A graduate of the program in fall 2016, Cara began her advocacy career with a well-timed volunteer opportunity presented in the Navigating the Health Care System class and a supportive mentorship within the Ombudsman organization.
“After an Ombudsman visited one of our classes and explained how the role related to health care advocacy, I became a volunteer for Ombudsman Services of Contra Costa County,” says Sperry. “I never planned on being a paid Long Term Care Ombudsman; I thought the experience as a volunteer would be a useful supplement to the classroom material. I was assigned a mentor in the Ombudsman program.”
Mentorships and hands-on learning through volunteering are important to understanding the Ombudsman role. Sperry says that all counties have long-term care Ombudsman programs to apply to, if the field appeals to you. “If you are willing to commit to at least a year, I strongly encourage you consider volunteering in the role; it will really help put coursework in perspective when you are in the field. Hours can be quite manageable. I was taking classes and had a job, as well as being a single mom, and I was able to do it. Different Ombudsmen have different workloads depending on their availability. My volunteer obligation was approximately 10 to 20 hours a month.”
Nine months into that volunteer position, Sperry’s mentor, Nancy O’Keefe, announced her retirement and Sperry was offered O’Keefe’s position as a regional supervisor to West Contra Costa County. Today, she mentors volunteers in her organization, as well as guides staff at the residential facilities in her region.
“I am in the field a lot; I cover 70 facilities in West Contra Costa County but I only have a few volunteers for my region,” she says. “It is important that my volunteers know what to do in a variety of situations. One of the roles as an Ombudsman is to coach facility staff who fall into a pattern of treating seniors without the dignity they would give other adults. We try to resolve every single complaint. Additionally, we look into elder financial abuse cases and mediate billing disputes; investigate physical and sexual abuse complaints; problem-solve family or facility staff conflicts; assist with placement options and prevent unfair and improper discharges or evictions; and provide information and education to the community on issues associated with aging, such as dementia care, Med-Cal and MediCare. We constantly educate facility staff—and often family—through consultations and in-service trainings with regard to residents’ rights and their lives.”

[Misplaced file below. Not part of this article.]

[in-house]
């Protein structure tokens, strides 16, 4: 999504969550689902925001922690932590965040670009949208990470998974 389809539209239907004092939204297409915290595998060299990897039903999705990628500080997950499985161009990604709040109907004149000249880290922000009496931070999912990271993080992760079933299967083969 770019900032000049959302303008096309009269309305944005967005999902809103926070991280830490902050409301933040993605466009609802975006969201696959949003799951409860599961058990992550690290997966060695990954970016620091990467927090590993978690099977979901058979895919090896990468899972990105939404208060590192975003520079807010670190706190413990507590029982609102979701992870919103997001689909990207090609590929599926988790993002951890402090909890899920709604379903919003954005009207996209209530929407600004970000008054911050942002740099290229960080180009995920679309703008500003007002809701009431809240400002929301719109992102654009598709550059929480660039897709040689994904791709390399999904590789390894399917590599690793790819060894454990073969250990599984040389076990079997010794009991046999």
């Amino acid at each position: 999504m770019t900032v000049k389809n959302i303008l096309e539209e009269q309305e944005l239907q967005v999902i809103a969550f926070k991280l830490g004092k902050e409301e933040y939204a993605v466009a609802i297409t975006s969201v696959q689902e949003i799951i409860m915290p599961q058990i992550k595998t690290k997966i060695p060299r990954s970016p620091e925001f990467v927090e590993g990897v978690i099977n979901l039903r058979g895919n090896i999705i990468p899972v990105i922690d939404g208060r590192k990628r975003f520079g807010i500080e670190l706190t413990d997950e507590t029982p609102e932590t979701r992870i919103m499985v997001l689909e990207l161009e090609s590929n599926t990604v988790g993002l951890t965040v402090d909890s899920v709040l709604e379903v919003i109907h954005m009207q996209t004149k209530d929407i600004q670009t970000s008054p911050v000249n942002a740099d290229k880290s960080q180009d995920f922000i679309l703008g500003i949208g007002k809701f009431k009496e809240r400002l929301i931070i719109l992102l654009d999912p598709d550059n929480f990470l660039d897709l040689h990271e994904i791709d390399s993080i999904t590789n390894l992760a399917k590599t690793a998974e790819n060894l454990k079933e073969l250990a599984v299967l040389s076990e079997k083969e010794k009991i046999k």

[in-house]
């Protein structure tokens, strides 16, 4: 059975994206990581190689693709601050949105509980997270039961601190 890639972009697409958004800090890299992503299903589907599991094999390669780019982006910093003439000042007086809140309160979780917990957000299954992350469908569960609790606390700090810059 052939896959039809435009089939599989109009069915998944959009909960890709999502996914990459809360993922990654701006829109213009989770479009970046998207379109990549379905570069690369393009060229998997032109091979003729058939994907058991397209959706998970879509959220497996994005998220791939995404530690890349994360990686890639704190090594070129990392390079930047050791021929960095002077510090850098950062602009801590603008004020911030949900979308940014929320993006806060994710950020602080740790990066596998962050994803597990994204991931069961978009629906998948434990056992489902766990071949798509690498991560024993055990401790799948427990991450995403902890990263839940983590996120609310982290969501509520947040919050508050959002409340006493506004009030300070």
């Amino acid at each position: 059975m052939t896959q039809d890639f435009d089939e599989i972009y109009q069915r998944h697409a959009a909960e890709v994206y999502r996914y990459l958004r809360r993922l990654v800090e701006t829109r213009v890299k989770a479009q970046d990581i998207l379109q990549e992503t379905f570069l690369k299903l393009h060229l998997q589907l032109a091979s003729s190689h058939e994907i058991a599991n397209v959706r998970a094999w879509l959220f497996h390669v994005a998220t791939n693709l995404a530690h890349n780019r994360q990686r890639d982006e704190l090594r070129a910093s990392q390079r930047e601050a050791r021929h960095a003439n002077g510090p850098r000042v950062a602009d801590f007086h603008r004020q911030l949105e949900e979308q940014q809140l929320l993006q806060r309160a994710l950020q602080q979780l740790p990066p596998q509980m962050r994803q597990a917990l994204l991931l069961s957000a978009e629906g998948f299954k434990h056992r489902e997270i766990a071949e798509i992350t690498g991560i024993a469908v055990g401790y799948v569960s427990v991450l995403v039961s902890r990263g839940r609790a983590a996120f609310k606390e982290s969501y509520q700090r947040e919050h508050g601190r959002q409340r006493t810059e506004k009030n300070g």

One of many terms Sperry is inundated with in her work is “activities of daily living,” or ADLs—a term she had not known existed until her Health Advocacy education, and one that is emphasized in the introductory course. ADLs can dictate placement and pricing in residential care facilities for the elderly (RCFEs). “It is really important to have those foundational terms memorized,” Sperry says. “The material in the classroom is definitely relevant to the job, and I would not have this job if it weren't for the program.”
Get Your Foot in the Door
“Volunteering is the most unentangled way of learning about a field without committing to an institution's stance,” Sperry enthuses. “Take my experience: When it comes to seniors and health care advocacy, if you are unsure about the niche you want, I don't know of any other role that covers so many issues as Long Term Care Ombudsman.
“We work with Community Care Licensing and the Department of Public Health, Adult Protective Services, senior legal services, HICAP for insurance, hospice centers, Family Justice Center, Alzheimer's Association and assist with Advanced Care Directives. Most of these organizations also need volunteers, so investigating causes that sound like a good fit is essential to your happiness and success in health advocacy.”